Drought coping strategies for Namibian farmers
By Hanks Saisai |
As the current rainy season draws closer to an end, many farmers in the country are riddled with concerns about the time ahead. Most parts of Namibia that were forecasted to receive normal to above-normal rains have experienced below-average annual rainfall that has created a sense of panic as a drought year looms over the country.
However, with each year being unique due to erratic rainfall and the associated effects of climate change on agricultural production, farmers are urged to develop and adopt drought-coping strategies to protect their farming businesses.
It is worth noting that each business has its unique challenges, and that the business must have mitigation or coping strategies in place to be able to cope with these unforeseen challenges.
This principle applies to any farming business and therefore, each farmer should have a coping strategy for his or her farming business. Let us consider the strategies below.
First and foremost, it’s imperative for farmers to always plan for the rainy season, this is crucial because a farmer is expected to collect rainfall records from the previous rainy season. These records will help the farmer identify the distribution of rainfall across the four-month period in which it was received, its intensity, and the dry spells that were noticed.
This is important as it helps farmers plan for prolonged dry spells to minimize the scorching of crops and pasture growing on rangelands. Once it has been found that rainfall spells are on average 6 to 8 days per month, a farmer can plan to incorporate an irrigation system to meet the water requirements of the crops or pasture that are grown.
This minimizes the possibility of crop failure that may result in income losses for the farmer or the scorching of valuable pasture growing on the rangeland.
The second strategy involves paying attention to the varieties or cultivars of crops that farmers buy and grow in their crop fields, especially if their production is done under rainfed conditions (reliant on rainfall as the main source of irrigation).
When buying seeds, farmers are urged to always consider varieties with shorter growing periods, and usually, these varieties are indicated as early maturing varieties. Furthermore, attention must be given to varieties with characteristics of drought tolerance and pest resistance, as these varieties are more likely to attain better yields and harvests albeit sporadic rainfall.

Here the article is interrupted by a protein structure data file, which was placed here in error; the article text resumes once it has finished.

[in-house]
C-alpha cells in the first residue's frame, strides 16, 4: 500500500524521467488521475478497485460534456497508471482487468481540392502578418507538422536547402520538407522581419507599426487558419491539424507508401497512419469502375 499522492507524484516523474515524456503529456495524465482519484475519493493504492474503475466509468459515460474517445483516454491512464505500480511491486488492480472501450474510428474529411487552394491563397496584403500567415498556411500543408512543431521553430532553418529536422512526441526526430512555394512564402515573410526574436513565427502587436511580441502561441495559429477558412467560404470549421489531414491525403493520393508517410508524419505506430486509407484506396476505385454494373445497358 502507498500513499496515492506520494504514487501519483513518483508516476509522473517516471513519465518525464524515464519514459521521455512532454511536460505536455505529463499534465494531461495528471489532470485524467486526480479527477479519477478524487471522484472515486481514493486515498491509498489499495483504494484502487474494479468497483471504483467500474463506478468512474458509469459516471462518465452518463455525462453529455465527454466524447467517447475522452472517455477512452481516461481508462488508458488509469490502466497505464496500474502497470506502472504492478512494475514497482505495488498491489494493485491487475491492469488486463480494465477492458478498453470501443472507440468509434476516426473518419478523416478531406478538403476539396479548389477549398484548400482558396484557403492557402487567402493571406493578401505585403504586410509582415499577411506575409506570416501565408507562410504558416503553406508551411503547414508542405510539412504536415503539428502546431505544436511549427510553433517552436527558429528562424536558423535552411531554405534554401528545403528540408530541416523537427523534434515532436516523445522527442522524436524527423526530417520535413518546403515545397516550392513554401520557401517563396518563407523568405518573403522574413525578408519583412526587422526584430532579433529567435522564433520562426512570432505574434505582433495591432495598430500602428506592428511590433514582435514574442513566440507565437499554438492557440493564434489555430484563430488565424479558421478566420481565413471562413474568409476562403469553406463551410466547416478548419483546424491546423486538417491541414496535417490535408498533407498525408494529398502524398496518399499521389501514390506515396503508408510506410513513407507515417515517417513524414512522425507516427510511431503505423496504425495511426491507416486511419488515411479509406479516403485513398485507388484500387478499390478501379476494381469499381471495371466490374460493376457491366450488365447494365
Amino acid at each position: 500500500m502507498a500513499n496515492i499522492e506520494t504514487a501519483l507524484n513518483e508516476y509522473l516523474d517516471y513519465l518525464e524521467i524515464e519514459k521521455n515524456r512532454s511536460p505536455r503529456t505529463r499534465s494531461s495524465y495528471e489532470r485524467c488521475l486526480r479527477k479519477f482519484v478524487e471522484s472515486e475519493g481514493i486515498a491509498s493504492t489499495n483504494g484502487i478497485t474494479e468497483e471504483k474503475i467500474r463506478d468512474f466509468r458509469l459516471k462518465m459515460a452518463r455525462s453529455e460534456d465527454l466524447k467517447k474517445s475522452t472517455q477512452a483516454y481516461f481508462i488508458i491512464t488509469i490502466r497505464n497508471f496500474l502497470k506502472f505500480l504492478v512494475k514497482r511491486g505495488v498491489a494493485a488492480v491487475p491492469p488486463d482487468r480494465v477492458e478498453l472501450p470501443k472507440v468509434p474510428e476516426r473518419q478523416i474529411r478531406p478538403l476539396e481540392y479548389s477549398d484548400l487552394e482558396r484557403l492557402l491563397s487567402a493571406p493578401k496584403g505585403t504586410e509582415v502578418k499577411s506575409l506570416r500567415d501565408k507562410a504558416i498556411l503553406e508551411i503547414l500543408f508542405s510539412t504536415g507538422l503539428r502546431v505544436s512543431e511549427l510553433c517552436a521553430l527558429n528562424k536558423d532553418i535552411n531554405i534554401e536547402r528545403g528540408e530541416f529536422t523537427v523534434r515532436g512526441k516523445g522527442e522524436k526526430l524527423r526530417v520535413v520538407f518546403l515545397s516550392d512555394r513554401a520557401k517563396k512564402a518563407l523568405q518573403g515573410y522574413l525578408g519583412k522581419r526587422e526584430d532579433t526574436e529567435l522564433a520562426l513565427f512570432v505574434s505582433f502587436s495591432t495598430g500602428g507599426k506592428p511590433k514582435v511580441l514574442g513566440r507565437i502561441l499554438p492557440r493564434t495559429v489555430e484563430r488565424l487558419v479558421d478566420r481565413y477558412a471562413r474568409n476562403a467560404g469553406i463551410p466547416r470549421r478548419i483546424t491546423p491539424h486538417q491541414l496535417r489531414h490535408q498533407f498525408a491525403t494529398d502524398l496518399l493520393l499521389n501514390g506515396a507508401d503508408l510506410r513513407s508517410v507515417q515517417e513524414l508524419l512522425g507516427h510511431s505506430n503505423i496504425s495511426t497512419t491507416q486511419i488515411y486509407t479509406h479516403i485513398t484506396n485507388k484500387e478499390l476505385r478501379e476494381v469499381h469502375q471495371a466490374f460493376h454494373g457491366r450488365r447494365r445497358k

For livestock farmers, the focus must be on rangeland reseeding using local seeds from indigenous grasses such as Blue Buffalo which is a hardy perennial grass with high grazing value. The seeds can be collected from the end of April from areas such as riverbeds in urban areas such as Windhoek and along major national roads.
Increasing the seed bank of the soil with good indigenous seeds enables rangelands to utilize the scarce moisture from rainfall to grow valuable grasses that can support livestock during hard times.
Thirdly, farmers are urged to invest in their farming businesses by taking up loans or investing funds for drilling reliable water sources such as boreholes that utilize underground water sources. Such investments enable farmers that farm with livestock to dedicate at least 2 hectares for pasture production where they irrigate the land to grow grass, lucerne, and other fodder crops that can be fed to their livestock.
As the crop farmers, having access to unlimited water means being able to produce crops all year round. This will enable a farmer to produce crops successfully as their water requirements can be met with ease. If one intends to grow maize under irrigation, it becomes relatively easier for the farmer to meet the 500 mm that the crop requires during its 4-month growing period.
This ensures that yield per hectare is not compromised as the crops are not affected by water shortages at crucial stages of growth e.g., the flowering stage.
The least utilized strategy is rainwater and floodwater harvesting. Whenever rainfall is received in abundance, 60% to 70% of the water is lost through surface runoff or either ends up being collected by some catchment water bodies such as shallow plains (oshanas), or streams that flow into major rivers resulting in flash floods.
Farmers can harvest rainwater in earth dams or install water tanks to collect rainwater from roof gutters. Storing abundant water during hard times such as when drought conditions prevail can enable farmers to irrigate small portions of land to aid the regrowth of fodder material for their core breeding herds (usually bulls and productive cows).
Moreover, when water is preserved and stored in tanks or reservoirs that are closed off or covered, it minimizes water loss through evaporation, enabling farmers to grow their crops easily and produce all year round.
Therefore, to summarize, when water is stored and hard times such as droughts hit, there will always be a coping strategy in place.
In conclusion, farming is an undertaking that is very fruitful but also very sensitive to climate changes. With drought being a major threat that we face as a nation in 2023, farmers are strongly urged to develop robust coping mechanisms that can ensure that even during tough times, they can still be able to produce products that they can sell and maintain their income streams.
“A farmer is a master of his environment, and always, a farmer makes a plan”.
– Hanks Saisai is technical advisor on crops and poultry at the Agricultural Bank of Namibia.